Spain goes to the polls on Sunday for early legislative elections. Despite the negative polls, the head of the Spanish government, Pedro Sánchez, hopes to win by remobilizing the left at the risk of a coalition between the conservatives of the Popular Party and the extreme right of Vox, according to María Elisa Alonso, a political scientist specializing in Spain.
In the midst of a heat wave, the Spanish will go to the polling stations on Sunday, July 23, to elect their deputies, during the early legislative elections. It looks like a game of poker for the head of the Spanish government, Pedro Sánchez.
The socialist leader, in power since 2018, called these elections after the series of setbacks suffered by the left during the double municipal and regional elections on May 28, in favor of the conservative Popular Party (PP, right). Many municipalities and regions of the country were seized from the left. The extreme right, represented by the Vox party – headed by Santiago Abascal – had also made great progress.
The day after this electoral debacle, Pedro Sánchez had announced, to everyone’s surprise, the dissolution of Parliament and the call for early legislative elections, when they were initially going to be held at the end of the year.
The outgoing head of the Spanish Government is once again putting his position at stake, a chair that he could lose in the event of a defeat for the left in these legislative elections. France 24 analyzes the issues with María Elisa Alonso, a political scientist and teacher-researcher at the University of Lorraine, a specialist in Spain and Latin America.
France 24: Pedro Sánchez makes a risky bet in these early legislative elections, in which the extreme right could come to power. What are the opposition’s criticisms of the Prime Minister’s record?
Maria Elisa Alonso: For months there has been an anti-Sánchez discourse that has been present, emanating from the PP or Vox. The opposition campaigned against Sánchez, with the intention of repealing any measure he took. We can see in the press, “end with ‘Sanchismo.” The entire campaign has revolved around this question.
The opposition especially criticized Pedro Sánchez for having appealed to a certain Basque independence party, EH-Bildu, to approve, for example, the housing law.
Paradoxically, the economy is not a crucial issue in the elections. The economic results are good. Inflation does not skyrocket. Spain is doing well. The opposition has no interest in including this issue, like international issues, in the campaign.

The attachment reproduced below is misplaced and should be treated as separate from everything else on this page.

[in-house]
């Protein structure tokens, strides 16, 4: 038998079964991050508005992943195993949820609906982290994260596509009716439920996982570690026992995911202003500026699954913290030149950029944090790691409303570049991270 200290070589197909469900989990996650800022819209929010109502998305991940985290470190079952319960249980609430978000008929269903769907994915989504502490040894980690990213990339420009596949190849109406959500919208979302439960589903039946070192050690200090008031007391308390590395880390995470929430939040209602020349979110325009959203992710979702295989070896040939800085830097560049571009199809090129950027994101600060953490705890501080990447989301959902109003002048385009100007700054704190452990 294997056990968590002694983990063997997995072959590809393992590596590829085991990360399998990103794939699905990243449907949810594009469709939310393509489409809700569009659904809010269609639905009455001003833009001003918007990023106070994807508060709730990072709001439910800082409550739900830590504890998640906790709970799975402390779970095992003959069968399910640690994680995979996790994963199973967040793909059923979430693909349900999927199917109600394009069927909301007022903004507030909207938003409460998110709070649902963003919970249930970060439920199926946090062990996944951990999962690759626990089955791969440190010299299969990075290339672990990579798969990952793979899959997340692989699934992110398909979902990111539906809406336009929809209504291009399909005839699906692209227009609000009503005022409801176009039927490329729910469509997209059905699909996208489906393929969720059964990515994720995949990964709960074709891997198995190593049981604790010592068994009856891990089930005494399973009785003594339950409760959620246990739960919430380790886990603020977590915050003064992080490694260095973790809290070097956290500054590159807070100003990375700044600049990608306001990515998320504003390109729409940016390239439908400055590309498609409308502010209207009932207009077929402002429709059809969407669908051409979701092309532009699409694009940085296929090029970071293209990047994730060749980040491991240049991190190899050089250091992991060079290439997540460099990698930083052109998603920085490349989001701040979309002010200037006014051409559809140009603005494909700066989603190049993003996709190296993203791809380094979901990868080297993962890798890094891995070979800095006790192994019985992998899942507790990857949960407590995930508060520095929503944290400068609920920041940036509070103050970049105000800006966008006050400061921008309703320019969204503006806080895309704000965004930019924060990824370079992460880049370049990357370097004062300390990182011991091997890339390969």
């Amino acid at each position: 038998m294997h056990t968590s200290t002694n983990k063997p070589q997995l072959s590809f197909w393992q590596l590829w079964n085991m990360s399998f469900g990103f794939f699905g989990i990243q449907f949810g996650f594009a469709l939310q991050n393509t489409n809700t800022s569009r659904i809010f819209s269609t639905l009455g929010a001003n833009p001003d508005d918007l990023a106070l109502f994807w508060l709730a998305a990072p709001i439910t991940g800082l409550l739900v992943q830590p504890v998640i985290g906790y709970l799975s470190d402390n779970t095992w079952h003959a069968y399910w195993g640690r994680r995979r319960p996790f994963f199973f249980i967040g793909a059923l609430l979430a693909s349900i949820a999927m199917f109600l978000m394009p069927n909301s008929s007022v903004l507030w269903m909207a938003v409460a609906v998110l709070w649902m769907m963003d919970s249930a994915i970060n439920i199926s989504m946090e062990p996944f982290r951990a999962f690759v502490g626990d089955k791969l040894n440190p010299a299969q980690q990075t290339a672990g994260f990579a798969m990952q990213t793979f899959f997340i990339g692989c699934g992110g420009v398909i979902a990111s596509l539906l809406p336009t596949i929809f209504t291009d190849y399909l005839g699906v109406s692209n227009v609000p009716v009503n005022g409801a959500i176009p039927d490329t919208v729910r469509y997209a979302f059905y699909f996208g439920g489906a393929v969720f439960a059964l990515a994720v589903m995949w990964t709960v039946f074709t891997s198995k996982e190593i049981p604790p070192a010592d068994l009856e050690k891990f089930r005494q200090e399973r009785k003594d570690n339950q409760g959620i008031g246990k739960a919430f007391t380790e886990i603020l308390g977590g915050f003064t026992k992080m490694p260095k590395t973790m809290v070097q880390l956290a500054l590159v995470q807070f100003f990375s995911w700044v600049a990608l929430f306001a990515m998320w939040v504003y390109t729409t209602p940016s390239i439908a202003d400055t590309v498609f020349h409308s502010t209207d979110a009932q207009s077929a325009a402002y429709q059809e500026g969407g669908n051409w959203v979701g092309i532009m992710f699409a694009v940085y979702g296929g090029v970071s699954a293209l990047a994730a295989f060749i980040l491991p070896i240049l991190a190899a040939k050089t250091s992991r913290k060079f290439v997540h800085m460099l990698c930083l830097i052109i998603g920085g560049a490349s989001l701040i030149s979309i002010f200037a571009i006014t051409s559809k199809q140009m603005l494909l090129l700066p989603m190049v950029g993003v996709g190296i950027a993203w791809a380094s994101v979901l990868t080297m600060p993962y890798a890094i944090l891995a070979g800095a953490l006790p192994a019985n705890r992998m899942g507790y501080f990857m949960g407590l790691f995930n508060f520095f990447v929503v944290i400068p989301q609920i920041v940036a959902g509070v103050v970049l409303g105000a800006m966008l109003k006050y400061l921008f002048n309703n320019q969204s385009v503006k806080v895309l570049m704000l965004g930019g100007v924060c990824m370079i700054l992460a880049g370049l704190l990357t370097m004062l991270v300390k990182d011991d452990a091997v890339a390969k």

On the other hand, what was raised during the campaign were social issues and those linked, for example, to LGBTIQ+ rights, euthanasia… everything that has to do with ‘traditional’ principles in some way. If it happens to the Government, the PP has already said that, with or without Vox, it would like to reform the LGBTIQ+ rights law, or repeal the euthanasia law.
What do the polls say about the intention to vote?
According to all the polls, the Popular Party (PP) would win the elections. The Socialist Party (PSOE) would be second, a stone’s throw from the PP. Spain is a very polarized society, which explains why there is a minimal difference between the two forces.
To be sworn in as president (of the government, note), it is necessary to have a majority in the Chamber of Deputies (176 deputies). All the surveys give, for the moment, around 150 deputies for the Popular Party, which does not constitute an absolute majority. Everything will depend on the political force that comes out third on the ballot. This is where it all comes down to it.
Different polls sometimes give Vox, sometimes Sumar (left-wing coalition, editor’s note) in third position, with a difference of one or two deputies. So anything can happen. And we can’t say for sure who will come in third. It will be played with a few votes. Everything seems to confirm that it will be the PP that wins the elections, it remains to be seen if it will need Vox.
Does Pedro Sánchez have his chances despite the debacle of the left in the municipal and regional elections? What are his strengths?
I think he can stay in power. After the municipal and regional double round, we saw that the PP needed Vox to form coalition governments at the regional and local level. And during the campaign, Pedro Sánchez took advantage of the fear of the arrival of the extreme right in the Government to mobilize the leftist electorate, generally demobilized by nature. Pedro Sánchez does not play with his popularity.
In addition, the PP only has Vox as a natural ally, and perhaps also one or two small regional forces, but they do not represent many deputies.
On the other hand, Pedro Sánchez can join forces with Sumar and regional and local parties. He has a much wider range of possibilities than the PP. For example, the leader of the Basque Nationalist Party (PNV) – a neoliberal formation quite close to the PP on economic issues – has said that he will never support the PP if Vox is part of the coalition program.
In the event of the defeat of the left and victory of the Popular Party, will the latter necessarily have to ally with the extreme right?
If it does not have 176 deputies, the PP will necessarily be forced to ally with Vox. It has already done so after the municipal and regional elections. For example, in the Extremadura region, the president was sworn in thanks to a coalition with Vox.
In addition, the PP electorate does not negatively perceive this connection between the two political forces. It should be remembered that the Vox leader was the leader of the PP, in the Basque Country region, for twenty years.
Apart from some things typical of the extreme right, such as the denial of climate change or the non-recognition of sexist violence, they are quite close to other principles with the PP, such as the euthanasia law or certain economic issues.